BP’s oil: still causing trouble in the Gulf
BP’s vast oil spill may be out of the headlines, but its oil isn’t out of the Gulf. Reports the Associated Press:
Oil from the BP spill remains stuck on the bottom of the Gulf of Mexico, according to a scientist’s video and slides that demonstrate the oil isn’t degrading as hoped and has decimated life on parts of the sea floor.
Showing slides of the devastation at the sea bottom at a conference, the scientist, Samantha Joye of the University of Georgia, described the scene in blunt terms: “This is Macondo oil on the bottom … This is dead organisms because of oil being deposited on their heads.”
Meanwhile, fishing communities that have lived off the Gulf’s bounty for generations are complaining of petroleum-related illness, Truthout reports. “Independent blood testing by environmental groups and independent scientists along the Gulf is finding exceedingly high concentrations of these [oil-related] chemicals in people’s veins,” write Dahr Jamail and Erika Blumenfeld.
And according to Reuters, dead dolphins are washing up on Gulf shores at 10 times the normal rate:
The bodies of 26 infant and stillborn dolphins have been discovered since January 20, on islands, in marshes and on beaches along 200 miles of coastline from Louisiana east across Mississippi to Gulf Shores, Alabama, officials said.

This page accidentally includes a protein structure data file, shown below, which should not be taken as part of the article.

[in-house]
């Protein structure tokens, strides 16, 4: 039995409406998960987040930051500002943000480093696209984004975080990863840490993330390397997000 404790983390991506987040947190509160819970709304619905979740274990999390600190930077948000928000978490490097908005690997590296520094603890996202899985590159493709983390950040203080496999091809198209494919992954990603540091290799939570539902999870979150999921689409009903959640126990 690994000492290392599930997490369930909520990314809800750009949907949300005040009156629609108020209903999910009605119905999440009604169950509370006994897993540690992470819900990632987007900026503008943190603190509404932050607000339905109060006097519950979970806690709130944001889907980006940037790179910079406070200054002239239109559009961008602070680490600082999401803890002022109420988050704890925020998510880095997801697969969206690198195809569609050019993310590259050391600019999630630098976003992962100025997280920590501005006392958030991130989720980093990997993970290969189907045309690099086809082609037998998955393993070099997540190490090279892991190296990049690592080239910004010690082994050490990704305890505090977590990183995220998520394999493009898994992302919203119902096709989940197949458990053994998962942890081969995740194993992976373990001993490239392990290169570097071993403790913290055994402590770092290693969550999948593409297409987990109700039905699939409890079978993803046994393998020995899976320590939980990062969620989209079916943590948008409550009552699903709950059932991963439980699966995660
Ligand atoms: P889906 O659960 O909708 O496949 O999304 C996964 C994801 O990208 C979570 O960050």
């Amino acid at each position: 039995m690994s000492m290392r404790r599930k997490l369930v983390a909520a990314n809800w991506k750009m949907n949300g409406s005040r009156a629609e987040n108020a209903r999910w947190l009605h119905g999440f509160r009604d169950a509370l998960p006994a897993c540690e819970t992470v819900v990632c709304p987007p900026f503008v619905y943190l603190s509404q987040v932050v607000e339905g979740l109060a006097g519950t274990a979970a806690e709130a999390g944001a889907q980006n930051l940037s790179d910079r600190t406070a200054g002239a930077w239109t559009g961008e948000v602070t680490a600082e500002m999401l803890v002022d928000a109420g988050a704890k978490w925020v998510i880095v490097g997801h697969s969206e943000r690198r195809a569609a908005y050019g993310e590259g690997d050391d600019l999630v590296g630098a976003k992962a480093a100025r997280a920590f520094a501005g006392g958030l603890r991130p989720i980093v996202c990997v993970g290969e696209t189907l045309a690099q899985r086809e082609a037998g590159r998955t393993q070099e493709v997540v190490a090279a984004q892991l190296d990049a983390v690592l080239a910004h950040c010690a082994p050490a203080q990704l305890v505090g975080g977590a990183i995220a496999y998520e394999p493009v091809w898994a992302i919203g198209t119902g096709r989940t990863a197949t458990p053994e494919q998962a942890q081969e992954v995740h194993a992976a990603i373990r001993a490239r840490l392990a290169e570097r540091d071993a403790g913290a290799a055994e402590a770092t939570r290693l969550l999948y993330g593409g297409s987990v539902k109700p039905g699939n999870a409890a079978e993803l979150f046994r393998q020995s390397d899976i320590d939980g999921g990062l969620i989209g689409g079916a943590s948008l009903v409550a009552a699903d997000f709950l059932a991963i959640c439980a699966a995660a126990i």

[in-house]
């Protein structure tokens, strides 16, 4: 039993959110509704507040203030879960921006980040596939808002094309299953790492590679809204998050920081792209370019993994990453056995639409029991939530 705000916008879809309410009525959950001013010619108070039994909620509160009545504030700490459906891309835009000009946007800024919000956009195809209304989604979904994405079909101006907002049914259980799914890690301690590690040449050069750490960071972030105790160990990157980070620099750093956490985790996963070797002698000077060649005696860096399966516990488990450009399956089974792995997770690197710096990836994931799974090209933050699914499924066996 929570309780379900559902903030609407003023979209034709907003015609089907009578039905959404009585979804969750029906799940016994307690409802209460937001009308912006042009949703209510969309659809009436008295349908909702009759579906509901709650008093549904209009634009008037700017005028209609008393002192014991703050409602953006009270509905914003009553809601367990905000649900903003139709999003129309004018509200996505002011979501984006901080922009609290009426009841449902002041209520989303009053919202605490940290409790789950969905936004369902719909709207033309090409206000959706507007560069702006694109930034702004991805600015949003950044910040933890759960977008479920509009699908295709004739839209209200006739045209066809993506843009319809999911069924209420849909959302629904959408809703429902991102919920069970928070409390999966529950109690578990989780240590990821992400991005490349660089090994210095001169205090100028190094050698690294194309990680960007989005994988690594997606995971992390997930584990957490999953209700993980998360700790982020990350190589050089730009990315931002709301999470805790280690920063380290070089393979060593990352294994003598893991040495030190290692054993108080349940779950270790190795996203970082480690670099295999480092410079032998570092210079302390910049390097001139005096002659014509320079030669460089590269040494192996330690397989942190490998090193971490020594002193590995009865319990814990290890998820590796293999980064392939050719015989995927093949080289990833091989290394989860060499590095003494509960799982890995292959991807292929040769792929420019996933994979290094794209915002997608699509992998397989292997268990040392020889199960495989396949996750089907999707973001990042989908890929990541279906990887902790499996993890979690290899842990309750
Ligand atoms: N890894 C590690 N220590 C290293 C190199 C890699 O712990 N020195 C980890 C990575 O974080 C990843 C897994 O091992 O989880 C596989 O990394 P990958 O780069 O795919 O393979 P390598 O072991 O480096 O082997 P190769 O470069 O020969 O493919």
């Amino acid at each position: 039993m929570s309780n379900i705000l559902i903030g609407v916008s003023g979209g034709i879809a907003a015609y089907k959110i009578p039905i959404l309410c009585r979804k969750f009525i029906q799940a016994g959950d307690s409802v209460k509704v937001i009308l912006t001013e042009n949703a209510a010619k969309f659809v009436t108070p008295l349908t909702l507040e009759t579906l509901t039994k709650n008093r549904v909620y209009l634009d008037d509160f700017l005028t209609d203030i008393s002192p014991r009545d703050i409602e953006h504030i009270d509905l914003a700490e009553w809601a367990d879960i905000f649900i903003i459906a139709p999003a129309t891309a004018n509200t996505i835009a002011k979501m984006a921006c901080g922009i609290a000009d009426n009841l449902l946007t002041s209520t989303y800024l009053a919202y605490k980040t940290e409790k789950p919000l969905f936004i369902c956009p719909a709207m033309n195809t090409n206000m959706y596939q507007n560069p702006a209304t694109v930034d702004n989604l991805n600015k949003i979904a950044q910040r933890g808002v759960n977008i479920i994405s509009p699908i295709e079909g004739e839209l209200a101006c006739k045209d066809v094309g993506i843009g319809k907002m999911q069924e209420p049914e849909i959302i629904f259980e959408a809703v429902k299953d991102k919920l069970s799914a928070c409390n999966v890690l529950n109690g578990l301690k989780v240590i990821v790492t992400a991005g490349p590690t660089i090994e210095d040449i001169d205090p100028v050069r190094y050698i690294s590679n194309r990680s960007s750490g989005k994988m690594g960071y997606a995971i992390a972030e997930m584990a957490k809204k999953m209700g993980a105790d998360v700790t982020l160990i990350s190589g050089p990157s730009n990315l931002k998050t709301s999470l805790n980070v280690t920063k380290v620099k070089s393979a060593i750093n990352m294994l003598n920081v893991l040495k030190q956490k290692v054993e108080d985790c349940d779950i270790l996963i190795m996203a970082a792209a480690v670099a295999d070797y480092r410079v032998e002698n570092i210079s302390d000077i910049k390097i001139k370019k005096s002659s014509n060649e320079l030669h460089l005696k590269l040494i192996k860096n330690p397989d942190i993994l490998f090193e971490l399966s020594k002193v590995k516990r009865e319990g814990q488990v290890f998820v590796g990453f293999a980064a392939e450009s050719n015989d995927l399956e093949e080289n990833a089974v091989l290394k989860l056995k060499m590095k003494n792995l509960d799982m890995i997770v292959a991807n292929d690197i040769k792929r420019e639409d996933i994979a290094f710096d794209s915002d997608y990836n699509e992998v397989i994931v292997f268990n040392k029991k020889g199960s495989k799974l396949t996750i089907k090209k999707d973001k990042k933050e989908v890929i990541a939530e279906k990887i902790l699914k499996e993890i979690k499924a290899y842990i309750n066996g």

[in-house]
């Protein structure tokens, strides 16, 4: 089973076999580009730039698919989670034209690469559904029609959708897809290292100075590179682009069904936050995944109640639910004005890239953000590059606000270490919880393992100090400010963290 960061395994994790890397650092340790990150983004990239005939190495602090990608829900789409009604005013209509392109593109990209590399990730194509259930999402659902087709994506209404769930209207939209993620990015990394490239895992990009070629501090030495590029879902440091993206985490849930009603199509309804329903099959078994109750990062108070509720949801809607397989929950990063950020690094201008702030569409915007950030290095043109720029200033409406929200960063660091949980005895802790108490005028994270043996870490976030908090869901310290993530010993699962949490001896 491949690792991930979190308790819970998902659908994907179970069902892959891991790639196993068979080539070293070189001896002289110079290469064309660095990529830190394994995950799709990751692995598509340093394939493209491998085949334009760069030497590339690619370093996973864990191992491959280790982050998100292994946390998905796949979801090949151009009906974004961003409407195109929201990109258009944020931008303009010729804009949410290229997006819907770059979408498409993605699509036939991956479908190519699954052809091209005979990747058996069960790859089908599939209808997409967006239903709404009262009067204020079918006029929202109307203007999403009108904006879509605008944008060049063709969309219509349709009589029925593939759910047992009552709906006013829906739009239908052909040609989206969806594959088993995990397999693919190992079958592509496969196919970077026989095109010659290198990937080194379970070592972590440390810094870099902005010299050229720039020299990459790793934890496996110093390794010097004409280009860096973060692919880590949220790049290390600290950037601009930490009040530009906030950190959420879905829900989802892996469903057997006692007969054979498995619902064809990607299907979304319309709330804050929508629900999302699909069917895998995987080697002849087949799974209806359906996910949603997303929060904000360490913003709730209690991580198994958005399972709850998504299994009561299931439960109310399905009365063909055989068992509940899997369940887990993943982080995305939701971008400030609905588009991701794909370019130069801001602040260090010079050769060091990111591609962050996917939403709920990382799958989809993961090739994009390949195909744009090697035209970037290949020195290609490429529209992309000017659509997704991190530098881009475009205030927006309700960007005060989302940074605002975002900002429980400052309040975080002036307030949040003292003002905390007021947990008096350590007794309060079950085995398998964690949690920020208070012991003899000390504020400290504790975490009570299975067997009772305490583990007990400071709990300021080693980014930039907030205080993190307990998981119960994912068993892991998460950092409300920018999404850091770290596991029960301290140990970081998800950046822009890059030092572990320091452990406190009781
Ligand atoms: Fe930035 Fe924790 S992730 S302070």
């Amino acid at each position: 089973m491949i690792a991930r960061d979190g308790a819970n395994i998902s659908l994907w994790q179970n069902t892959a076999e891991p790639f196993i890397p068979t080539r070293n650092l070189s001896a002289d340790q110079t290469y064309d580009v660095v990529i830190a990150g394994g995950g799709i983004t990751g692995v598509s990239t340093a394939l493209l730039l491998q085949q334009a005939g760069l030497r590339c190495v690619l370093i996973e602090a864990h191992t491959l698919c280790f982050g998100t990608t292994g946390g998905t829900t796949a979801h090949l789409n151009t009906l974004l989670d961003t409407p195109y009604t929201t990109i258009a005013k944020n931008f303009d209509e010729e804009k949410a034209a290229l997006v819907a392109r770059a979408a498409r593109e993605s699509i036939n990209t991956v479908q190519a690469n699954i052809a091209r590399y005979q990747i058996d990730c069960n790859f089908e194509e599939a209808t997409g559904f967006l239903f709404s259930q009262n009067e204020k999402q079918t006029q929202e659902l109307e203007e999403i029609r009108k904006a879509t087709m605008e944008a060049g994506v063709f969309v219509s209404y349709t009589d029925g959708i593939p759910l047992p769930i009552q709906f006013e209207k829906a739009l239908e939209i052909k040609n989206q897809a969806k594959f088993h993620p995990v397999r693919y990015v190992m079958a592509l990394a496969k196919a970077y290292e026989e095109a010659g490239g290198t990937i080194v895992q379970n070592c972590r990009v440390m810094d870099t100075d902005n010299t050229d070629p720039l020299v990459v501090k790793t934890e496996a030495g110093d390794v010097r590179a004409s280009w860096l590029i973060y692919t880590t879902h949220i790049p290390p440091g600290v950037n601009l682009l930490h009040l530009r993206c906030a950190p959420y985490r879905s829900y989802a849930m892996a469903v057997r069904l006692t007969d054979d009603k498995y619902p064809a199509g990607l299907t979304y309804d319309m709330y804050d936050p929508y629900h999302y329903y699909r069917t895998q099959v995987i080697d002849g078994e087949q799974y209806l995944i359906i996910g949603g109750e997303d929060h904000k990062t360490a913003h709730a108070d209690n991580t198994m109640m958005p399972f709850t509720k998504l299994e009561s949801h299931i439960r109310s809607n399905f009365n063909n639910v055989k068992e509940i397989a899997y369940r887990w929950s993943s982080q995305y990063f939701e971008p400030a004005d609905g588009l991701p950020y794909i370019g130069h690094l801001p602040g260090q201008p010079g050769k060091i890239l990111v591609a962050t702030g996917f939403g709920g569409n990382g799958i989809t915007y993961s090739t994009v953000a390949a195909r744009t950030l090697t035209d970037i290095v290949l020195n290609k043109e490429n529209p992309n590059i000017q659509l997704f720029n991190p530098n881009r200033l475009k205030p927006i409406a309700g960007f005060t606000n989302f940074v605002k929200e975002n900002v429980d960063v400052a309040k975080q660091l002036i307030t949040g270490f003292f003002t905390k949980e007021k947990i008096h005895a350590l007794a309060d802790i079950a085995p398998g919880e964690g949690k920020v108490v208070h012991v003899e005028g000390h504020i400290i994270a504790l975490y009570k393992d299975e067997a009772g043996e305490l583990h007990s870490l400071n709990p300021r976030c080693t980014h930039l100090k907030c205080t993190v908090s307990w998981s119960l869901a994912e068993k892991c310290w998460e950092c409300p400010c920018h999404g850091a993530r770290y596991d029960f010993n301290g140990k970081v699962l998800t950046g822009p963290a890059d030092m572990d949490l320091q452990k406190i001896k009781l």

Amid the ongoing devastation, BP’s $20 billion cleanup fund is turning into a boondoggle. Reports Associated Press:
An Associated Press review that included interviews with legal experts, government officials and more than 300 Gulf residents found a process beset by red tape and delay, and at the center of it all a fund administrator whose ties to BP have raised questions about his independence.
Indeed, U.S. District Judge Carl Barbier recently ruled spill-fund administrator Kenneth Feinberg, appointed by Obama last year, “isn’t truly independent.” Bloomberg reports:
The judge ordered Feinberg to tell spill claimants that he’s acting in BP’s interest and they should consult independent lawyers before signing away their rights to sue BP or other companies for spill-related damages.
As for BP, it’s doing fine. Its share price has doubled since it hit bottom during the spill; and with events in the Middle East pushing up oil prices, the company is minting money. While BP shareholders cash in, Gulf residents are left to ponder the wisdom of Mississippi’s greatest writer, William Faulkner: “The past is never dead. It’s not even past.”
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